Unjust trade must be countered: Economist

By Xin Zhiming (China Daily)
Updated: 2008-03-22 14:37

The current global trade regime is unfair to developing countries and runs counter to their development, a Nobel prize winning economist said on Friday.

And China has fallen victim to US double standards, as the United States repeatedly imposes dumping charges on Chinese products, professor of economics at Columbia University Joseph Stiglitz said.

The world is watching the ongoing Doha Round - the WTO initiative started in 2001 to develop a global trade agreement easing trade in agriculture, manufacturing and services - but developed and developing countries are profoundly divided on some key issues. Agricultural subsidies, in particular, have cast a shadow over the talk's prospects.

The process has been stalled by an unfair global trade system that jeopardizes the interests of developing countries, which have stood up to safeguard what they deserve, Stiglitz said at the ceremony celebrating the anniversary of the Hanqing Advanced Institute of Economics and Finance at Renmin University of China.

Through WTO negotiations in recent years, he said, developed countries have continued selling "the old wine in the new bottle" to developing nations. The US and European Union have reneged on their promises to import products from developing countries, such as agricultural products.

They have also used tricks to circumvent trade liberalization, the professor said. The US, for example, raised its subsidies on domestic farming before it promised to cut them during WTO negotiations. However, the reduced subsidies were actually higher than those from before the hike.

"Agriculture is so symbolic of the hypocrisy of US and EU," Stiglitz said.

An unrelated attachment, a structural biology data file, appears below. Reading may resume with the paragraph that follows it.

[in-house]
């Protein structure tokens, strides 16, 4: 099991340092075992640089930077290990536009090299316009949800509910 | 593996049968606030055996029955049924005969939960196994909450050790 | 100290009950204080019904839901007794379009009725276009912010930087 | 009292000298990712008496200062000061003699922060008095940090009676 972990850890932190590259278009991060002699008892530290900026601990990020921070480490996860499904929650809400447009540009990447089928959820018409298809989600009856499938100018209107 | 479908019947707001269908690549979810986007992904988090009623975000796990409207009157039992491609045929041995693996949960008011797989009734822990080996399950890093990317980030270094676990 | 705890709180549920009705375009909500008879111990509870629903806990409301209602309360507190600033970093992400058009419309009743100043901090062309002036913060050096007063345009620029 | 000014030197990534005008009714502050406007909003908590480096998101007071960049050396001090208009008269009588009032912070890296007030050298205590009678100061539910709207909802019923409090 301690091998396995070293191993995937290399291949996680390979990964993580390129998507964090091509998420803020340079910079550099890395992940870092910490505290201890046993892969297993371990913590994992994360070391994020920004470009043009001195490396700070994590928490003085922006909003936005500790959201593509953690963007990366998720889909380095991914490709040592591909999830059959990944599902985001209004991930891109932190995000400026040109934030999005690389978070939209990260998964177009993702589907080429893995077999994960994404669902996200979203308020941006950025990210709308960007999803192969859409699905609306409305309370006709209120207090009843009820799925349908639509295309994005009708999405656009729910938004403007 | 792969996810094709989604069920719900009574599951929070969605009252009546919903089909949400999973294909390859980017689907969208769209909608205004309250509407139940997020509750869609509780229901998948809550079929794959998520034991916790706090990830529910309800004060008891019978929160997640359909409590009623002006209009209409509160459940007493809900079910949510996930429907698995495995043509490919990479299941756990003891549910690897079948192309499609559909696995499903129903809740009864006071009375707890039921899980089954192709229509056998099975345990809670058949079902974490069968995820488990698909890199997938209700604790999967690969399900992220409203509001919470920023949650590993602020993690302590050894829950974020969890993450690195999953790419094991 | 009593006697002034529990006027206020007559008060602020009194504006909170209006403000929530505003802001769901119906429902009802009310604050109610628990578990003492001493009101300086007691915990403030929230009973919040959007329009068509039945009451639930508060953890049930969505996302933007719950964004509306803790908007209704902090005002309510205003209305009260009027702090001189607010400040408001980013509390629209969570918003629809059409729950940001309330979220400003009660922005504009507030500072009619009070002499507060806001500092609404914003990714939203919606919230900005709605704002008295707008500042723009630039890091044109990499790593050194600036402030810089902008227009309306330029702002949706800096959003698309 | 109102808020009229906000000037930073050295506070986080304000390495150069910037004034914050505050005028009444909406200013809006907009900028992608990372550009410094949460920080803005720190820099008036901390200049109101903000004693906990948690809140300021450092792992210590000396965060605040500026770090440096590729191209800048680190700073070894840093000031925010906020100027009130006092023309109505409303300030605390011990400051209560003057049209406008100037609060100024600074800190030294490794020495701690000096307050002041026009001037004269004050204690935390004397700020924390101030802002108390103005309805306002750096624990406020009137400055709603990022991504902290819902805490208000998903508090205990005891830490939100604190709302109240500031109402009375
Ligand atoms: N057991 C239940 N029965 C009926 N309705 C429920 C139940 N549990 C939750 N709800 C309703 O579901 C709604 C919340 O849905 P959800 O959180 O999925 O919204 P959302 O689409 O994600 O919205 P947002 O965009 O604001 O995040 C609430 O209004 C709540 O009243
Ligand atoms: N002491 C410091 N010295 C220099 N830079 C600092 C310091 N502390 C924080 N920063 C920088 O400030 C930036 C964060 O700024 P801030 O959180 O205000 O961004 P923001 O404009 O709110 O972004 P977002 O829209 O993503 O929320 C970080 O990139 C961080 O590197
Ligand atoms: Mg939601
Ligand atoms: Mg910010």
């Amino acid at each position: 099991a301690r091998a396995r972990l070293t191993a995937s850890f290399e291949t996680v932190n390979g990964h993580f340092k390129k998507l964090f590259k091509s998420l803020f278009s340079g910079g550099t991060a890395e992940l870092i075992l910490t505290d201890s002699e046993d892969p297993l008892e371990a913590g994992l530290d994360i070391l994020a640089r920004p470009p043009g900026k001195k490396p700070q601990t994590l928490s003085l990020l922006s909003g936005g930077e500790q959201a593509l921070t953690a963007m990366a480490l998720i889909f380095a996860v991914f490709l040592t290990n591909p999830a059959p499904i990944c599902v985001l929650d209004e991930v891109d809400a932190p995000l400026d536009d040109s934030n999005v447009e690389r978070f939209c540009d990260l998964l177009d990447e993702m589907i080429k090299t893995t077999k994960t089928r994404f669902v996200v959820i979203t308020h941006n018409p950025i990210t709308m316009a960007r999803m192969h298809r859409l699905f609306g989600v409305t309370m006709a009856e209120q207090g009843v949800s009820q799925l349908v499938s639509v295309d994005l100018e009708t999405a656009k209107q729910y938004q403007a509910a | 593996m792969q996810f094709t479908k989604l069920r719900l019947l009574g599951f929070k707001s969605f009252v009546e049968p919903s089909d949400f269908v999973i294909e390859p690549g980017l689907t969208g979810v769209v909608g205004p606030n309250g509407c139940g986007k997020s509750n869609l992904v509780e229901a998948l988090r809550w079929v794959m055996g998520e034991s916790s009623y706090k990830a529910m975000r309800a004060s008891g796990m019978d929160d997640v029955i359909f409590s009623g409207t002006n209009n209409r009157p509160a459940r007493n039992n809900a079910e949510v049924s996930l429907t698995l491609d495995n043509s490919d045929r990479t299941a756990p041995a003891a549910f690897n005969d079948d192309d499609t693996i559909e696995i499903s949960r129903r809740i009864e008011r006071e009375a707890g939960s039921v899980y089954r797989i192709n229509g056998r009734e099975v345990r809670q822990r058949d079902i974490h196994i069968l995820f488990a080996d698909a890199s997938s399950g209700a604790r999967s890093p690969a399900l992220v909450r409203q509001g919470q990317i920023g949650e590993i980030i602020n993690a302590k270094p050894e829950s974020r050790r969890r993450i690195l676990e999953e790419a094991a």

The US and EU are also pointing fingers at each other, accusing each other of having large agricultural subsidies and not reducing them fast enough. Both sides' cases have a grain of truth, the economist said.

Developed countries have taken advantage of their agricultural subsidies to support domestic farmers at the sacrifice of those in developing countries, he said, citing cotton as an example .

"While the US declared to believe in the free market," Stiglitz said, it has provided a total of between $3 billion and $4 billion in annual subsidies to the country's 25,000 cotton farmers. "Most of the benefits went to 10,000 (of the farmers)."

The US has become the world's largest cotton exporter, because the subsidies have driven down its cotton's price.

Consequently, about 10 million African cotton farmers would suffer, and millions of Indian farmers would also lose, he said.

Under the current trade regime, Stiglitz said, developed countries impose restrictions on imports of products they cannot produce, such as textiles, while opening up to products they have an advantage in producing, such as hi-tech electronics.

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